I hate how easy it is to lie to the people you say you love. I hate that I still can't tell what love is. I hate how I try to package and label all the things I feel. I hate how I know this is going to end. I hate that I know it will all be my fault. I hate how much I see and how little I use. I hate that I was happy this morning and I'm messed up again. I hate that I spend all this time thinking about it when there's absolutely nothing I'm gaining from it at all. I hate that I don't know whether I want to be right for the right reasons. I hate that I can't tell what's going on inside my own bloody head. I hate that everything about me is a lie. I hate that everything about me is an act. I hate how I can use words to make everything fine without solving any of my problems. I hate how easily I use the word addiction and still truly believe I mean it. I hate how I can no longer tell what I truly believe and what I've convinced myself I believe. I hate that nothing I convince myself about stays for more than a day. I hate how my dreams are no longer distinguishable from reality. I hate how I can't tell people what I want. I hate how I can't tell the difference between an excuse and an explanation. I hate that I don't know how to stop making excuses. I hate that so many words aren't defined. I hate that I can't tell what's true and what's not. I hate that I'm thinking that all of this is just me being poetic. I hate that I don't know whether I mean anything I'm writing now. I hate that I can convince myself of anything. I hate that I always fall for it. I hate that the simple things will make me happy but a boy can still turn everything on its head. I hate that I don't ever know how to make people go away when I don't like them but I always manage to get rid of the ones I'm afraid to need. I hate how I always want the most painless way out of everything. I hate that I'm not afraid of hard work, but I still cannot apply that to relationships with people. I hate that it takes me so long to think of anything. I hate being so wise in the head and so abysmally clueless everywhere else. I hate that I don't know how I feel about anyone. I hate that I keep thinking the only reason I can say I love them is because they love me. I hate that I know so much in theory and yet nothing in practice. I hate that I still love me. I hate that I can anticipate change and still never reconcile myself to it. I hate that I haven't figured out the world. I hate that that bothers me. I hate that I have no ambition. I hate how I can convince myself of something and then fall in the same traps every time. I hate that I can't fix it. I hate that the ones who love me will always offer things I can't use to make me all I want to be. I hate that I can be content sometimes. I hate that I love to self-destruct. I hate that my instincts don't prevent me from doing the wrong things. I hate that right now I'm thinking that I can't ever avert any of the messes I see coming a mile away.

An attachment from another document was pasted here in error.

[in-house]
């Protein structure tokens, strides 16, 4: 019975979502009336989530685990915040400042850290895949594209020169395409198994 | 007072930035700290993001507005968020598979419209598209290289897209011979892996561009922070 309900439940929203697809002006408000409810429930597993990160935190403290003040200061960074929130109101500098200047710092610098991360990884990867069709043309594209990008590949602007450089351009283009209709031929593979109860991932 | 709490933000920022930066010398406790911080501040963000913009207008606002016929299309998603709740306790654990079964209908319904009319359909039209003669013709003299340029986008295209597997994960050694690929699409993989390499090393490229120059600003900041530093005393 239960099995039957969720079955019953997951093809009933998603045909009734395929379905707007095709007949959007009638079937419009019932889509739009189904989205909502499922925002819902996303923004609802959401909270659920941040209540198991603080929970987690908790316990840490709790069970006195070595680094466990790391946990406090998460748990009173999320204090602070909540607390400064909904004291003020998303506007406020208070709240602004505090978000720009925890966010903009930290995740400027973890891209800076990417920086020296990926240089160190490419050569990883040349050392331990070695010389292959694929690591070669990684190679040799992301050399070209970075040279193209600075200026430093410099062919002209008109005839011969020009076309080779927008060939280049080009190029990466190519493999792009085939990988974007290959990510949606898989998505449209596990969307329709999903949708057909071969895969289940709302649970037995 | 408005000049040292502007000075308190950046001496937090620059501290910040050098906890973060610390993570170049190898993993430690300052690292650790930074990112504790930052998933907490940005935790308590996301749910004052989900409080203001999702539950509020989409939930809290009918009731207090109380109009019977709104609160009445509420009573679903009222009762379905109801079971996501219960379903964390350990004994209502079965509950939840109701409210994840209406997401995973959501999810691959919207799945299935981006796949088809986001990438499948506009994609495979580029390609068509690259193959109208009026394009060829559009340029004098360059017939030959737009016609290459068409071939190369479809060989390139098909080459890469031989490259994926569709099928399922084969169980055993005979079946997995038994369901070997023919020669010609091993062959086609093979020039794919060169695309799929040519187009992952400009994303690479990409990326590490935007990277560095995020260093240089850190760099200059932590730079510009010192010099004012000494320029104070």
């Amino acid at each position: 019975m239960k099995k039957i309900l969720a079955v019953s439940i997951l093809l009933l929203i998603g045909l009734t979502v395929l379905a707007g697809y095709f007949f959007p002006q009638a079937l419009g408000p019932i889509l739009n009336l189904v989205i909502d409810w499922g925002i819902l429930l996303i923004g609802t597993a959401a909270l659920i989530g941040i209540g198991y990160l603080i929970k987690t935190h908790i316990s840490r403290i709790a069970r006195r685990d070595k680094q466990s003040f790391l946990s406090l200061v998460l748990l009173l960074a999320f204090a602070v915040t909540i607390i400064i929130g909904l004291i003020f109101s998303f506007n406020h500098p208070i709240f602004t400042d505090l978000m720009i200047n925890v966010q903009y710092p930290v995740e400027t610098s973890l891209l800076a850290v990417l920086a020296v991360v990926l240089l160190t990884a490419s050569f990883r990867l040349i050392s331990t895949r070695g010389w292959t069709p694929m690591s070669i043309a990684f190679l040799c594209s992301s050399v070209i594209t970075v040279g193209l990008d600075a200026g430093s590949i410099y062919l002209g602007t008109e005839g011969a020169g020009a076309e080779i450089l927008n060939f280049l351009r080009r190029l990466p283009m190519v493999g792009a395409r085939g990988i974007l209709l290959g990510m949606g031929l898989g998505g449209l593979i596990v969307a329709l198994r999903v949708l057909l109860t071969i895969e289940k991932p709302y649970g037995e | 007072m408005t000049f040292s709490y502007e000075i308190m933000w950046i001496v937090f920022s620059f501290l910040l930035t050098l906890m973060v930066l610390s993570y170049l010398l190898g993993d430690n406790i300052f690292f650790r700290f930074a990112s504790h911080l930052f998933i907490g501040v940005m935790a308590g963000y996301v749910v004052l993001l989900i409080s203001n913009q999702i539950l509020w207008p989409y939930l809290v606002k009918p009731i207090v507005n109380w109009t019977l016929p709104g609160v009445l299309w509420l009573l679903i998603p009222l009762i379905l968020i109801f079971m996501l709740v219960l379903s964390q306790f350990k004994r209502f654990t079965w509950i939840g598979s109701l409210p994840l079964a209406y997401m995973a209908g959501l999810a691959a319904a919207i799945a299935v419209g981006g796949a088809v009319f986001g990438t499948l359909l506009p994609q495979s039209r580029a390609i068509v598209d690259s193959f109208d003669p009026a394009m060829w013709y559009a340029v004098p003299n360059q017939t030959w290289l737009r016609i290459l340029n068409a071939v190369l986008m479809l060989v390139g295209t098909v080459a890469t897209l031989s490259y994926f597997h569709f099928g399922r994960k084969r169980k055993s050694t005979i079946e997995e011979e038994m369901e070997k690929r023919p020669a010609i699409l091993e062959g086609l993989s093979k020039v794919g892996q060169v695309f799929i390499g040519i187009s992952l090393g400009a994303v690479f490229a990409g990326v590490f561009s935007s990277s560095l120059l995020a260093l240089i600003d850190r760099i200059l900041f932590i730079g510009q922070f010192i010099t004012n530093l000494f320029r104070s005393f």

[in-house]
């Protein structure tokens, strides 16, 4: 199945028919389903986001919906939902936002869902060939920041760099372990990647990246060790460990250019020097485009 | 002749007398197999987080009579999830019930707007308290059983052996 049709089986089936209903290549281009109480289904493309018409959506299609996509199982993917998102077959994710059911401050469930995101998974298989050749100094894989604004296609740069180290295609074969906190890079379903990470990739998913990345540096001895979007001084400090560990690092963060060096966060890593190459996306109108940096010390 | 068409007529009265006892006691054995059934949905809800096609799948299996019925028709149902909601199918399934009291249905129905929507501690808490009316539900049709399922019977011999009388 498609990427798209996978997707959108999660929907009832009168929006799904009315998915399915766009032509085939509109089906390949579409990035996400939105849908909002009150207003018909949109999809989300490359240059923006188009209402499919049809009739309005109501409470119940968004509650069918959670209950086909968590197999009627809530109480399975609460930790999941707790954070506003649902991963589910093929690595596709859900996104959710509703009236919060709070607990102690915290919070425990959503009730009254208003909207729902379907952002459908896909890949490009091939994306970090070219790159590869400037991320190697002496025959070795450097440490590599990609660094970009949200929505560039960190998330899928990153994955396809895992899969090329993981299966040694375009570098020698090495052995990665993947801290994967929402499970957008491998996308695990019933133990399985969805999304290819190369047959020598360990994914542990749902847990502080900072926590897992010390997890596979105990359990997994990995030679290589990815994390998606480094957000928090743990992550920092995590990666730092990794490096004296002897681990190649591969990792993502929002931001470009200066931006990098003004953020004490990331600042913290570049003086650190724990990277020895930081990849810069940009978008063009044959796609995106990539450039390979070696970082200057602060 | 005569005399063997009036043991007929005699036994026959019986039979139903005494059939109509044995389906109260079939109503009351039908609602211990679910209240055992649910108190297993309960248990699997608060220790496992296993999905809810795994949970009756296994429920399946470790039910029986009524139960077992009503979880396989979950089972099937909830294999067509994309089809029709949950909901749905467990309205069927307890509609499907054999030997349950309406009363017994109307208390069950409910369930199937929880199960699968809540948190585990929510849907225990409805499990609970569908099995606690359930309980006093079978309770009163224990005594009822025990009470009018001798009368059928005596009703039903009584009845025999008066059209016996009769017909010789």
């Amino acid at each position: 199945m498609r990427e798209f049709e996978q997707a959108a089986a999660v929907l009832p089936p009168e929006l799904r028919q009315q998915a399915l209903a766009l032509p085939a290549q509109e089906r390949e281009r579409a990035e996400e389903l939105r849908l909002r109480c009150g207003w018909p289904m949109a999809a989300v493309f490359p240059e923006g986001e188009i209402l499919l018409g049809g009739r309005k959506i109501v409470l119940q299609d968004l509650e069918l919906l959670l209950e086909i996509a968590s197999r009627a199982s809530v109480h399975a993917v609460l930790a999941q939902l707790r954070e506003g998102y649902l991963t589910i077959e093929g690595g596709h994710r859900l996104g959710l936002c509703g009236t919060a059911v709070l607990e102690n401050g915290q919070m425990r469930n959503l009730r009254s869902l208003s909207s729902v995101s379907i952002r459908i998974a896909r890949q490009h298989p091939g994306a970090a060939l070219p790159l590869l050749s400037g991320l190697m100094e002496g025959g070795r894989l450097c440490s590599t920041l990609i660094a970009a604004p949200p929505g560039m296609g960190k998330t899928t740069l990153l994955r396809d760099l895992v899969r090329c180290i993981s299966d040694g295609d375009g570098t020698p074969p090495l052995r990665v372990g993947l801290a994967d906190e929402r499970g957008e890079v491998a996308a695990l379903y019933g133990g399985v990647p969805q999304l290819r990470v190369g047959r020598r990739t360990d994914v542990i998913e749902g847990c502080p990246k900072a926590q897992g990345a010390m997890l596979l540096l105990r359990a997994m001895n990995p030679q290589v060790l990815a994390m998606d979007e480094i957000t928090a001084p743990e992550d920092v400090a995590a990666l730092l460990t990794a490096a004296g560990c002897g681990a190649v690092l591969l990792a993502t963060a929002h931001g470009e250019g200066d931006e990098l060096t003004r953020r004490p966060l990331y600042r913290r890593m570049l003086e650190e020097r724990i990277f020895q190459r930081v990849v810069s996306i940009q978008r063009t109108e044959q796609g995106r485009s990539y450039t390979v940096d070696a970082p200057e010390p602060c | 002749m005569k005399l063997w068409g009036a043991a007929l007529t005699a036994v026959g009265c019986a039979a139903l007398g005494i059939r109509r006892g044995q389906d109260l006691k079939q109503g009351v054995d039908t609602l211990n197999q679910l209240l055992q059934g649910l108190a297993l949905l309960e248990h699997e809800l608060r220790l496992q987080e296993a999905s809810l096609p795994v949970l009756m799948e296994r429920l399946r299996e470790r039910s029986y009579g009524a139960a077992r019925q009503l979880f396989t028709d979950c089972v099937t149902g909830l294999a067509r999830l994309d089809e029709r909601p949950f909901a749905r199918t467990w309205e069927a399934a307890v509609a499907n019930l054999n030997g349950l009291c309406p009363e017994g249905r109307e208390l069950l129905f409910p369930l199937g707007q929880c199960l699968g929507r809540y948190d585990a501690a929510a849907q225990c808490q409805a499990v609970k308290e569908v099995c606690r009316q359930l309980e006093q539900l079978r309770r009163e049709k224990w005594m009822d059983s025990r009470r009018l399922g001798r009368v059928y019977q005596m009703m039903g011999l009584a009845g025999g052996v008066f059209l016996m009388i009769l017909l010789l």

I hate that I decided words weren't enough and then went ahead and used them to fix myself for this moment anyway.

And because I must always end high and poignant and poetic. And because she always makes it better. And because she is right now.
My song.

I would rather a bad day that ends well than a great day that ends badly.

i wantahug.

Tuesday, September 12, 2006

bleady good

And it's been ages since I did the promised. Wonder if that's the reason I haven't seen hide nor hair of bleady anywhere. *sigh*

From a terrace quietly

street watching

Monday, September 11, 2006

weekend surprises

Ultimate props for my girls. A weekend, a whole new wardrobe, and - dare I say it? - shopping. Pecos for the first time in my life. Balzac and the Little Chinese Seamstress. My oldest and best friend in the world. My mother and my cousin. New music. Sad letters. Missing people.

There is so much.
And suddenly the words aren't there any longer.

Thursday, September 7, 2006


And suddenly, the streets are as dangerous as the proverbial nursery closet.
I was thinking of fears today. Not fear, but fears. The stuff childhood nightmares are made of. The things that lurk under the bed and sneak up behind doors and eat little kids. The things made up to keep you on the path of good. The parents' best friends.
I realized, to my chagrin (why chagrin? no idea) that I'd never had a terrifying childhood experience in my life. I've never had nightmares involving creatures richly endowed with tentacles, arms, legs, eyes, mouths and other appendages in the generous plural. My dreams have rather involved things like floods, earthquakes, lightning, loose electric wires, mad bulls and angry teachers (yes, i have issues, i'm aware).
Today I went out to buy some stationery, and added a new and overwhelmingly frightening monster to my meagre list.
Male. Creep.
Someone I've never seen before in my life; and I would know, I have an excellent memory for faces; came up to me as I was making my innocent and unconcerned way home.